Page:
Thinking styles of university deaf or hard of hearing students and hearing students

Sanyin CHENG, Xiaozhong HU, Kuen Fung SIN

Research output: Contribution to journalArticles

5 Citations (Scopus)

Abstract

Background and aims: Although their university enrollment has increased dramatically over the past two decades, deaf or hard of hearing (DHH) students face great challenges and a tremendous environmental adjustment when entering a mainstream university. This study aims to facilitate DHH students’ university success through exploring differences in thinking styles between DHH and hearing students from Art and Design academic disciplines in two universities in China.
Methods and procedures: The Thinking Styles Inventory-Revised II (TSI-R2) and its accommodated version were administered to 286 hearing and 256 DHH students, respectively. A demographic sheet was administered to all 542 participants.
Outcomes and results: Results show that DHH students tended to score significantly lower on Type I thinking styles (legislative and global), Type II executive style, and Type III external style than hearing students. In addition, differences in Type I styles (liberal and hierarchical) and Type II executive style between DHH and hearing students were significantly influenced by institution.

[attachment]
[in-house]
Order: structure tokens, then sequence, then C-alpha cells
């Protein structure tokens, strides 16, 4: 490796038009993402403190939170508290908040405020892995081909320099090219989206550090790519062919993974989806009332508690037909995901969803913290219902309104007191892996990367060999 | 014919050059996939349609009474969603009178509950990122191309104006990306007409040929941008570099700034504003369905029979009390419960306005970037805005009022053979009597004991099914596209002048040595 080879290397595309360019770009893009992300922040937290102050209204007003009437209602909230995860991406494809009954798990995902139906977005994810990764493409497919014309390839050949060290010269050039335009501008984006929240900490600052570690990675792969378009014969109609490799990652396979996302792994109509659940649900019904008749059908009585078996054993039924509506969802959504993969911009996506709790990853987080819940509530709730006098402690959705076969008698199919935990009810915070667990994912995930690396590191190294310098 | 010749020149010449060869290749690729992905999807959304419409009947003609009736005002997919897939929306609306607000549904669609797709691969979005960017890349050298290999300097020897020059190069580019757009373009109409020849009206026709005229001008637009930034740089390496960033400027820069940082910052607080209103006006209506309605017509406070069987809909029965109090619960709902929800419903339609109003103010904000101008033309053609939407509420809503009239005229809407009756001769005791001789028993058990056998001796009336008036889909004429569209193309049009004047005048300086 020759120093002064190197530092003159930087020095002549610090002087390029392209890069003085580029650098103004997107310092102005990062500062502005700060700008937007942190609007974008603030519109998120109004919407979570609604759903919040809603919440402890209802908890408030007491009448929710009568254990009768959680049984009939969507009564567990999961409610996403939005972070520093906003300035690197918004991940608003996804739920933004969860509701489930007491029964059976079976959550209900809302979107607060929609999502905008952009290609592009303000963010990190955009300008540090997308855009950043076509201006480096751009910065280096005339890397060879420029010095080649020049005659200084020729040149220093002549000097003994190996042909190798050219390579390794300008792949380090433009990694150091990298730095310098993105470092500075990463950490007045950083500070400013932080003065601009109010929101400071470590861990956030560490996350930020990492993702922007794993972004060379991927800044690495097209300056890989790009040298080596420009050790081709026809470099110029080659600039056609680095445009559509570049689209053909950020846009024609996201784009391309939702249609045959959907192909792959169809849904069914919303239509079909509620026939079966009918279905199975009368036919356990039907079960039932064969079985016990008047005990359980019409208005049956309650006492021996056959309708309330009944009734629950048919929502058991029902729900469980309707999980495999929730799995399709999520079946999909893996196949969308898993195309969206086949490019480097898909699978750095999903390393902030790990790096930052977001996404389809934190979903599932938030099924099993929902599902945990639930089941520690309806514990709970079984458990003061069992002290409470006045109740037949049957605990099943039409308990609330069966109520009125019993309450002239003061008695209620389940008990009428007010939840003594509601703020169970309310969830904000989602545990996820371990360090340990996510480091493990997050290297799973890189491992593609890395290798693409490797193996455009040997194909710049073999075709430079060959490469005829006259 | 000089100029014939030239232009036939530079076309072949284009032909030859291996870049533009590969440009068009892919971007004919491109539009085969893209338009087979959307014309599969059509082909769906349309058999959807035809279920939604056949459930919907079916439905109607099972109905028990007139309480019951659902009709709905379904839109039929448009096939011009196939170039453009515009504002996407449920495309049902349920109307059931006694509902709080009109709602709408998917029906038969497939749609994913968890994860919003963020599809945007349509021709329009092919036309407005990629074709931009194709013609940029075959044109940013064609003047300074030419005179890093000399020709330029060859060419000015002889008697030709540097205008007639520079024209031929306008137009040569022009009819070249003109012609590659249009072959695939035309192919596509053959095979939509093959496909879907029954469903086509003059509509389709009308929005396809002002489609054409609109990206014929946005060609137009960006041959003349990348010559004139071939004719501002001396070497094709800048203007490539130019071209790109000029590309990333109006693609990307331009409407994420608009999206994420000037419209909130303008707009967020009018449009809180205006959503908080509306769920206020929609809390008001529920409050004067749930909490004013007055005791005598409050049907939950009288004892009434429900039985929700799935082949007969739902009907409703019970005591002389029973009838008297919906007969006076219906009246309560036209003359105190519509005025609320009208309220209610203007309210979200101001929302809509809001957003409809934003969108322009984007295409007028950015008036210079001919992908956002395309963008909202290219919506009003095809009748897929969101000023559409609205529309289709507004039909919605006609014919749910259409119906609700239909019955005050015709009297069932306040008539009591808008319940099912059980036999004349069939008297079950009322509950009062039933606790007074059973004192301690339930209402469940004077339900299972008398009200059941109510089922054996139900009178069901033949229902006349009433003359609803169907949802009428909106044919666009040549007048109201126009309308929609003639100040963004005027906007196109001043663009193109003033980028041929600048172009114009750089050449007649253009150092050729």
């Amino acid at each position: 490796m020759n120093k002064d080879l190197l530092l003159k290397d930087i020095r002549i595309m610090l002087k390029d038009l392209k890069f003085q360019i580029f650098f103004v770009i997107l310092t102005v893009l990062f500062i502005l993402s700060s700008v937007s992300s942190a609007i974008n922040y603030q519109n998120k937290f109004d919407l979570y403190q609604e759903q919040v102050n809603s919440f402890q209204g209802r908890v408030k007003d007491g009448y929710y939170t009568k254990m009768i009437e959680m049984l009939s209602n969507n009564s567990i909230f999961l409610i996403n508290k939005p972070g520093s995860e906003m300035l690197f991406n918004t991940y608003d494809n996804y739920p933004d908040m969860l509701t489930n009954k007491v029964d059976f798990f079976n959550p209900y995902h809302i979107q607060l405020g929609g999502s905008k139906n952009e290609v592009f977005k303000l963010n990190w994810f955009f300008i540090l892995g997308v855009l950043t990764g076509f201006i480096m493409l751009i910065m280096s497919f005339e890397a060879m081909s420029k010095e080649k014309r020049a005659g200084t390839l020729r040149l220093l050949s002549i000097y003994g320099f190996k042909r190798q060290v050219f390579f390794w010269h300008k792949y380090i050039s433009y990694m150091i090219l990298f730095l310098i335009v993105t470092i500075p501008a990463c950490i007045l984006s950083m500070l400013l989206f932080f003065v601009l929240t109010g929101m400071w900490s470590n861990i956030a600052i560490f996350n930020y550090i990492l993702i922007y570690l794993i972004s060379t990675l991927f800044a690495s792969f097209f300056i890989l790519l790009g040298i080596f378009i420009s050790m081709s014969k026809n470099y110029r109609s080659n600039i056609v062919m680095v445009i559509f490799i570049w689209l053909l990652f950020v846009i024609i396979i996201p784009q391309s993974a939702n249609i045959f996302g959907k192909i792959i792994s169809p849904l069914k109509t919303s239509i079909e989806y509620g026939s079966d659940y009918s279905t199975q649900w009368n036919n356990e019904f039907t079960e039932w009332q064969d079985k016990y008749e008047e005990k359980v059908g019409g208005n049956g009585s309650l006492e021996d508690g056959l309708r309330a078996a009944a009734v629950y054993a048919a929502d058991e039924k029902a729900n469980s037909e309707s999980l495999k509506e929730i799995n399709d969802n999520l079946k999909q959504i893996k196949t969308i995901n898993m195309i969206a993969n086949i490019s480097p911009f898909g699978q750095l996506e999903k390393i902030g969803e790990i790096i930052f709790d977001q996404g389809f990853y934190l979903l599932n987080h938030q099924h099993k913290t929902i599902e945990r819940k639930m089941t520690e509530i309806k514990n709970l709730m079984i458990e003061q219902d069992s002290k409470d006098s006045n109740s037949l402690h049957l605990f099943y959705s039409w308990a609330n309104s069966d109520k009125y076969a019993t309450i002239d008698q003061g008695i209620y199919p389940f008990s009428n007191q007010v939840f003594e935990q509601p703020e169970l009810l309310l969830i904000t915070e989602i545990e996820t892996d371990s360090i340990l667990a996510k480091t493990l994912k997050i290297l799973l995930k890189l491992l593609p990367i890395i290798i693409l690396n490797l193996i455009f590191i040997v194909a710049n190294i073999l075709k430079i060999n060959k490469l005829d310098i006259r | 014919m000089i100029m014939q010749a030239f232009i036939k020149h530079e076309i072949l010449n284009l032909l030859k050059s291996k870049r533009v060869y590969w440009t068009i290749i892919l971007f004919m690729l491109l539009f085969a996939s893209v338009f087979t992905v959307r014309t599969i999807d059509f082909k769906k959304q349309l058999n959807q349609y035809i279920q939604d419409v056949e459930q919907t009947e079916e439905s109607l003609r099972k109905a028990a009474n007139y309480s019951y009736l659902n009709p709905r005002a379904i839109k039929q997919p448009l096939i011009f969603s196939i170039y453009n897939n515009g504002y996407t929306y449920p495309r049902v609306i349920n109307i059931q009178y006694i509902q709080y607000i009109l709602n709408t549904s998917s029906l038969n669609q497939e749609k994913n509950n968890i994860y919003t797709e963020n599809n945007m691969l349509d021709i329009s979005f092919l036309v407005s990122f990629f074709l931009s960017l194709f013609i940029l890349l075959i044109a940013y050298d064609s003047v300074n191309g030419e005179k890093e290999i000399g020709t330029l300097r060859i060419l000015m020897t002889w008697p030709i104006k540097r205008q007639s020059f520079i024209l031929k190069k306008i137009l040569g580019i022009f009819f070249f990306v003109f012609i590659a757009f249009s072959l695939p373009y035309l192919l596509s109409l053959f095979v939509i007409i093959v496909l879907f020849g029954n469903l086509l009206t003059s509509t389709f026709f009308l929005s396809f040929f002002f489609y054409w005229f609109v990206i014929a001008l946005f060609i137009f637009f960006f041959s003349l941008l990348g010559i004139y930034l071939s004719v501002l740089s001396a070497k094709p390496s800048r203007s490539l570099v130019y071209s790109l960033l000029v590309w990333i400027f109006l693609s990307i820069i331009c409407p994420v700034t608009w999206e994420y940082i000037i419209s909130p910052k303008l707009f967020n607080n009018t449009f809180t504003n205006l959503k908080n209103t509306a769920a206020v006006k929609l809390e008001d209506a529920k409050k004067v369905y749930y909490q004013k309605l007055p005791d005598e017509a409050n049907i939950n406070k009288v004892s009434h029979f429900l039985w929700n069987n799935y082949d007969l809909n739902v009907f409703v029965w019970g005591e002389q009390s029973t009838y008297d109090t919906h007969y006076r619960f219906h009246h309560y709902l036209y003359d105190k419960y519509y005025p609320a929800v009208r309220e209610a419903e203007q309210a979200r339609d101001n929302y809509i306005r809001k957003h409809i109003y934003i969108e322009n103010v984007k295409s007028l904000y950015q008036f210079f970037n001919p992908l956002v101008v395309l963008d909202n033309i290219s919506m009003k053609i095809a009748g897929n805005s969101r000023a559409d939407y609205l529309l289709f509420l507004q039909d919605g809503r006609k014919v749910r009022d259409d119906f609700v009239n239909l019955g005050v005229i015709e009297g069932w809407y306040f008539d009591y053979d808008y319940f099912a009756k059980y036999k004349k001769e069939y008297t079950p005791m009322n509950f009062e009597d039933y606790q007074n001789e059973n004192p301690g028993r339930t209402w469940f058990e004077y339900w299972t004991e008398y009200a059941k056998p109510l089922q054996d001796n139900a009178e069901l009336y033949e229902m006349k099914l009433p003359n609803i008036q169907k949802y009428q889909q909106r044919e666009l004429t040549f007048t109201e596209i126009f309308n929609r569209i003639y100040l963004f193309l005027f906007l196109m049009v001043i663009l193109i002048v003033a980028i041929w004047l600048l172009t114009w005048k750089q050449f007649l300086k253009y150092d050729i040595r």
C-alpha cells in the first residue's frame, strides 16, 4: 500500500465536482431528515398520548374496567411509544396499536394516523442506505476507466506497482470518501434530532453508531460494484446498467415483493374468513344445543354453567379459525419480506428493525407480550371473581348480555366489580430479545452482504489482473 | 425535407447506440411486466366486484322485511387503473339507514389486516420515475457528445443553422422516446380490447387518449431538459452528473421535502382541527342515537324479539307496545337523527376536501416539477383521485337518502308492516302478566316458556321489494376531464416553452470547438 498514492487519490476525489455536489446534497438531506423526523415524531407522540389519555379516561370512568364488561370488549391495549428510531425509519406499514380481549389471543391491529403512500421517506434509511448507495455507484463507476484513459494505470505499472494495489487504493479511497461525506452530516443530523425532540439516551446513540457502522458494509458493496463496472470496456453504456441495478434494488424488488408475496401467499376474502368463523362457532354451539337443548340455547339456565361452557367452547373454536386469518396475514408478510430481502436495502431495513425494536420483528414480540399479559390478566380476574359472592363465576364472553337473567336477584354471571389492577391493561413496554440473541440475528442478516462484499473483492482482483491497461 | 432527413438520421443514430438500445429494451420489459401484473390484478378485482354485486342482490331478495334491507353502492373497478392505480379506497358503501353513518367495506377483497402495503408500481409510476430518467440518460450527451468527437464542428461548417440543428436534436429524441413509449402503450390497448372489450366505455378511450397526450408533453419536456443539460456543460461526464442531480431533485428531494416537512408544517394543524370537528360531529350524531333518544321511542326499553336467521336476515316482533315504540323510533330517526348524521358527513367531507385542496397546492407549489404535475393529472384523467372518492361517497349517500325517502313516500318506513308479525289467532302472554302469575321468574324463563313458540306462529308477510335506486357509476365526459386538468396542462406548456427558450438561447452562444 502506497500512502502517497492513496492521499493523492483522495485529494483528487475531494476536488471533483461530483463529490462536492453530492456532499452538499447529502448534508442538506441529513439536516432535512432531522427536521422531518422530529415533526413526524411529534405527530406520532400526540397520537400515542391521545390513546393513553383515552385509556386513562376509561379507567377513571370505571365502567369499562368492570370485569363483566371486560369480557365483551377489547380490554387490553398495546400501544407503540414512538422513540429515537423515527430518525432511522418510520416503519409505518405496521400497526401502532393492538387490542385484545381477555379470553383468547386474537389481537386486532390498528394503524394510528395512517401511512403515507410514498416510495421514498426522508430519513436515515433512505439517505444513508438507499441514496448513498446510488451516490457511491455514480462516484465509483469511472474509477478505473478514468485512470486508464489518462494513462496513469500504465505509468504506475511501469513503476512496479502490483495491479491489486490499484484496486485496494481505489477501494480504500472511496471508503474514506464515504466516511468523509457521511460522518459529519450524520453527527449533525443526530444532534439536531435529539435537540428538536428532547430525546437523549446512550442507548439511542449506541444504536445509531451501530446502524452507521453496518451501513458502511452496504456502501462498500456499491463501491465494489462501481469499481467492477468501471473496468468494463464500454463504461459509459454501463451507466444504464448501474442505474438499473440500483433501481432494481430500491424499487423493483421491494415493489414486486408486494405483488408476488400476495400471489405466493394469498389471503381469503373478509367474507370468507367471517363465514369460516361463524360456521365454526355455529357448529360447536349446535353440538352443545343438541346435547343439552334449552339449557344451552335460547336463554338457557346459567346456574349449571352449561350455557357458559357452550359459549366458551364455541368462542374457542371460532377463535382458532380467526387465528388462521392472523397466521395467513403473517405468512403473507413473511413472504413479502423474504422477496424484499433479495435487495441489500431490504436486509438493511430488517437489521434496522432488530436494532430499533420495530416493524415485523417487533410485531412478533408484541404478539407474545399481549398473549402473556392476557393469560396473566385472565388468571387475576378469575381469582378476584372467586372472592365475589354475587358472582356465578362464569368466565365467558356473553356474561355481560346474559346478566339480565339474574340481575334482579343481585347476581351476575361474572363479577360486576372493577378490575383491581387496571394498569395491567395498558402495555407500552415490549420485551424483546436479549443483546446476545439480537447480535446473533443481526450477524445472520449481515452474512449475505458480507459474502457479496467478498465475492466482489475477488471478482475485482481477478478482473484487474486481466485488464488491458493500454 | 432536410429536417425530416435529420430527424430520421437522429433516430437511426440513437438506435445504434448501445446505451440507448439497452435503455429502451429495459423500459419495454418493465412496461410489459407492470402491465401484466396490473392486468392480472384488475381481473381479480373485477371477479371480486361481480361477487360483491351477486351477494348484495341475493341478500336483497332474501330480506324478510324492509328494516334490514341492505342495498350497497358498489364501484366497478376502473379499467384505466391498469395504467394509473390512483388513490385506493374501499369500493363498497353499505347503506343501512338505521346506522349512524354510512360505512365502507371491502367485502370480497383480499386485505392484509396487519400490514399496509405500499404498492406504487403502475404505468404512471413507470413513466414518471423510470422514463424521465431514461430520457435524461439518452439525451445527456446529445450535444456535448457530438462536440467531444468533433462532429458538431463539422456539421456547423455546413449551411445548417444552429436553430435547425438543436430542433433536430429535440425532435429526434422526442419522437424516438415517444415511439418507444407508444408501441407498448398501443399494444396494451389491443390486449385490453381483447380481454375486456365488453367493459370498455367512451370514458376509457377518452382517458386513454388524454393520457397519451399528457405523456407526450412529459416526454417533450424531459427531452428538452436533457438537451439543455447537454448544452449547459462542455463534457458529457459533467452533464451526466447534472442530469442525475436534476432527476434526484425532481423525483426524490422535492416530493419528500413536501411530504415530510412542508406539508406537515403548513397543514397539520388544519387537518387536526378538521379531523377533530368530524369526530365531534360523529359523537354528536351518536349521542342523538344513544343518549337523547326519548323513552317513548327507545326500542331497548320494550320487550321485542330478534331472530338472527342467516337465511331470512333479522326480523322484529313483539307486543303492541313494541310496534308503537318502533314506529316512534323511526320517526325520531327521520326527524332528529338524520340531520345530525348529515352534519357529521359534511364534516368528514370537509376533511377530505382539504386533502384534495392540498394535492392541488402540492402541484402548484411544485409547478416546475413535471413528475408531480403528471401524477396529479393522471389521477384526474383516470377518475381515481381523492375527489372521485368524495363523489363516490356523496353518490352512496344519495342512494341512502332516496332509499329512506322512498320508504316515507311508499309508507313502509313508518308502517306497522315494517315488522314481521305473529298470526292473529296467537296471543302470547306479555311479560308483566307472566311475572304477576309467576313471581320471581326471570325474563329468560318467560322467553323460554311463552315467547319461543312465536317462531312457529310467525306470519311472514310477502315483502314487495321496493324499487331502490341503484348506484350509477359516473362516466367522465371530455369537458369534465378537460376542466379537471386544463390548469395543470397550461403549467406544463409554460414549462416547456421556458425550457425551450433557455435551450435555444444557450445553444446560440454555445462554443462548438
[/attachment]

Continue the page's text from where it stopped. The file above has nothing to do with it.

Conclusions and implications: The present research indicates that DHH and hearing students have significant differences in their thinking styles. This yields implications for the higher education of DHH students, and for deaf schools preparing DHH students for university entry. Copyright © 2016 Elsevier Ltd.
Original languageEnglish
Pages (from-to)377-387
JournalResearch in Developmental Disabilities
Volume55
Early online date25 May 2016
DOIs
Publication statusPublished - Aug 2016

Citation

Cheng, S., Hu, X., & Sin, K. F. (2016). Thinking styles of university deaf or hard of hearing students and hearing students. Research in Developmental Disabilities, 55, 377-387. doi: 10.1016/j.ridd.2016.04.004

Keywords

  • Thinking styles
  • University student
  • Deaf or hard of hearing

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